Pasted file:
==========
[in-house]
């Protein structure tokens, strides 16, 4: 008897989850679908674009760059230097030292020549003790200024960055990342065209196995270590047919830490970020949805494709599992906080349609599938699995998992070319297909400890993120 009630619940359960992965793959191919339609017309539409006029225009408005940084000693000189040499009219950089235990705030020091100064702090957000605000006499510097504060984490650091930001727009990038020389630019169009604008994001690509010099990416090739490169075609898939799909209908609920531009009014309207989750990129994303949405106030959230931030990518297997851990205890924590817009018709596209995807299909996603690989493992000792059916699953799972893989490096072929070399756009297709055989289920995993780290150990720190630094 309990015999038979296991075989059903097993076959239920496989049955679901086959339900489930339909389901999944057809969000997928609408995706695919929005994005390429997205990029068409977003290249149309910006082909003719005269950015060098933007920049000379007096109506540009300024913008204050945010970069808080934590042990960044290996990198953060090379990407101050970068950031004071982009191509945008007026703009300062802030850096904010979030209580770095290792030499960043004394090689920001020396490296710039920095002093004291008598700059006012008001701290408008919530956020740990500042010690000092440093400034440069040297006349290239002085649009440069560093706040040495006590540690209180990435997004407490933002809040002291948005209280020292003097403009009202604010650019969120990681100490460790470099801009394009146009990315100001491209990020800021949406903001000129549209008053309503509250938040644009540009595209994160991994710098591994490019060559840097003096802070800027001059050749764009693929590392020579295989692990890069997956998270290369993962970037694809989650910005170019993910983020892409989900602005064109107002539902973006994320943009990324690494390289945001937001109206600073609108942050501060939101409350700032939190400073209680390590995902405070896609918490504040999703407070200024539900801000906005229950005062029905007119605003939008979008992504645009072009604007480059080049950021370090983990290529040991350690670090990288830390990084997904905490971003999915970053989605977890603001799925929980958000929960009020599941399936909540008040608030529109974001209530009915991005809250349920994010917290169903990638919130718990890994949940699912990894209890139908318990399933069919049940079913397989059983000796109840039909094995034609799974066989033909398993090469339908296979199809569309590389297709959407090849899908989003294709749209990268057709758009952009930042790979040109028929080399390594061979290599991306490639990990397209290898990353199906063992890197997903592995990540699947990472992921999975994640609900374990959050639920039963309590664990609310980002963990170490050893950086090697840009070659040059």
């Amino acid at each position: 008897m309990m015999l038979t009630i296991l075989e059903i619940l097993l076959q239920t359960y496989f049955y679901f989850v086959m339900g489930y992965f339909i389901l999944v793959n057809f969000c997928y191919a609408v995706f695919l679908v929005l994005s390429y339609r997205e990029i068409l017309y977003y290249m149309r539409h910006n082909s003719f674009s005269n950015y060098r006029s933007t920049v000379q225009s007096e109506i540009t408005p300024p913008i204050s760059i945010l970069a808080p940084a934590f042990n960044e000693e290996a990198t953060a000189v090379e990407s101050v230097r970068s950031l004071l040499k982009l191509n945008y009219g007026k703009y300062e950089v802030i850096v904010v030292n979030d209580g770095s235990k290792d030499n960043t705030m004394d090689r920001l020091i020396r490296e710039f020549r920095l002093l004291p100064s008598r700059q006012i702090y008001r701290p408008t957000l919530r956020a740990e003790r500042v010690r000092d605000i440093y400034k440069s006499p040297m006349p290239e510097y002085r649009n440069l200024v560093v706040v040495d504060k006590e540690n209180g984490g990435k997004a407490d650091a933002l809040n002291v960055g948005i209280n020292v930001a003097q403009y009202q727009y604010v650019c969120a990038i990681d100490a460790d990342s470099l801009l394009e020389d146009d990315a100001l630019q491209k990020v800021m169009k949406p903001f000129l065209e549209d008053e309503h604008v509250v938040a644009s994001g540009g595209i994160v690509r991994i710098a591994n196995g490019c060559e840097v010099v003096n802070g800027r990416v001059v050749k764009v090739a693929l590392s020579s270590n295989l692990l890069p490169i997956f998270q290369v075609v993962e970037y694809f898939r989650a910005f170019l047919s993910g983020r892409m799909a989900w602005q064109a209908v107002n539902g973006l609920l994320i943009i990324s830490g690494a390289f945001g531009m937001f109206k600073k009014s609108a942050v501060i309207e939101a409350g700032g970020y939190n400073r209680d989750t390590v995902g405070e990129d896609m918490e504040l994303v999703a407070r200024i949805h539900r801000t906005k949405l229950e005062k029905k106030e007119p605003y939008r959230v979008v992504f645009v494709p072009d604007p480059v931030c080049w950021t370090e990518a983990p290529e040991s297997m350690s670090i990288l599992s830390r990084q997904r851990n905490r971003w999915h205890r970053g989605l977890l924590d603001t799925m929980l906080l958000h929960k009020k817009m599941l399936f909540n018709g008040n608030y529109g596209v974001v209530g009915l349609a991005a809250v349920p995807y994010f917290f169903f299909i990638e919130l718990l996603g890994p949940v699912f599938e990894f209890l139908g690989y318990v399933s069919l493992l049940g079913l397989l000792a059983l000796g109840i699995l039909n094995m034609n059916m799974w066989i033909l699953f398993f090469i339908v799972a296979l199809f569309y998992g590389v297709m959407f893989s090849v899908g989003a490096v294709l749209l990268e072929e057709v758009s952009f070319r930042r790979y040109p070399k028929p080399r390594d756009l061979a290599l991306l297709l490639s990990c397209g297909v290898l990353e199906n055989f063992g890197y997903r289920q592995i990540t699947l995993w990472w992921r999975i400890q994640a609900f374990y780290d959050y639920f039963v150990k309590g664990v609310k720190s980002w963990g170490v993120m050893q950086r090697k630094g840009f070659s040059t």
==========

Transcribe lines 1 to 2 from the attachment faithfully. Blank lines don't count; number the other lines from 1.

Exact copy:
[in-house]
């Protein structure tokens, strides 16, 4: 008897989850679908674009760059230097030292020549003790200024960055990342065209196995270590047919830490970020949805494709599992906080349609599938699995998992070319297909400890993120 009630619940359960992965793959191919339609017309539409006029225009408005940084000693000189040499009219950089235990705030020091100064702090957000605000006499510097504060984490650091930001727009990038020389630019169009604008994001690509010099990416090739490169075609898939799909209908609920531009009014309207989750990129994303949405106030959230931030990518297997851990205890924590817009018709596209995807299909996603690989493992000792059916699953799972893989490096072929070399756009297709055989289920995993780290150990720190630094 309990015999038979296991075989059903097993076959239920496989049955679901086959339900489930339909389901999944057809969000997928609408995706695919929005994005390429997205990029068409977003290249149309910006082909003719005269950015060098933007920049000379007096109506540009300024913008204050945010970069808080934590042990960044290996990198953060090379990407101050970068950031004071982009191509945008007026703009300062802030850096904010979030209580770095290792030499960043004394090689920001020396490296710039920095002093004291008598700059006012008001701290408008919530956020740990500042010690000092440093400034440069040297006349290239002085649009440069560093706040040495006590540690209180990435997004407490933002809040002291948005209280020292003097403009009202604010650019969120990681100490460790470099801009394009146009990315100001491209990020800021949406903001000129549209008053309503509250938040644009540009595209994160991994710098591994490019060559840097003096802070800027001059050749764009693929590392020579295989692990890069997956998270290369993962970037694809989650910005170019993910983020892409989900602005064109107002539902973006994320943009990324690494390289945001937001109206600073609108942050501060939101409350700032939190400073209680390590995902405070896609918490504040999703407070200024539900801000906005229950005062029905007119605003939008979008992504645009072009604007480059080049950021370090983990290529040991350690670090990288830390990084997904905490971003999915970053989605977890603001799925929980958000929960009020599941399936909540008040608030529109974001209530009915991005809250349920994010917290169903990638919130718990890994949940699912990894209890139908318990399933069919049940079913397989059983000796109840039909094995034609799974066989033909398993090469339908296979199809569309590389297709959407090849899908989003294709749209990268057709758009952009930042790979040109028929080399390594061979290599991306490639990990397209290898990353199906063992890197997903592995990540699947990472992921999975994640609900374990959050639920039963309590664990609310980002963990170490050893950086090697840009070659040059």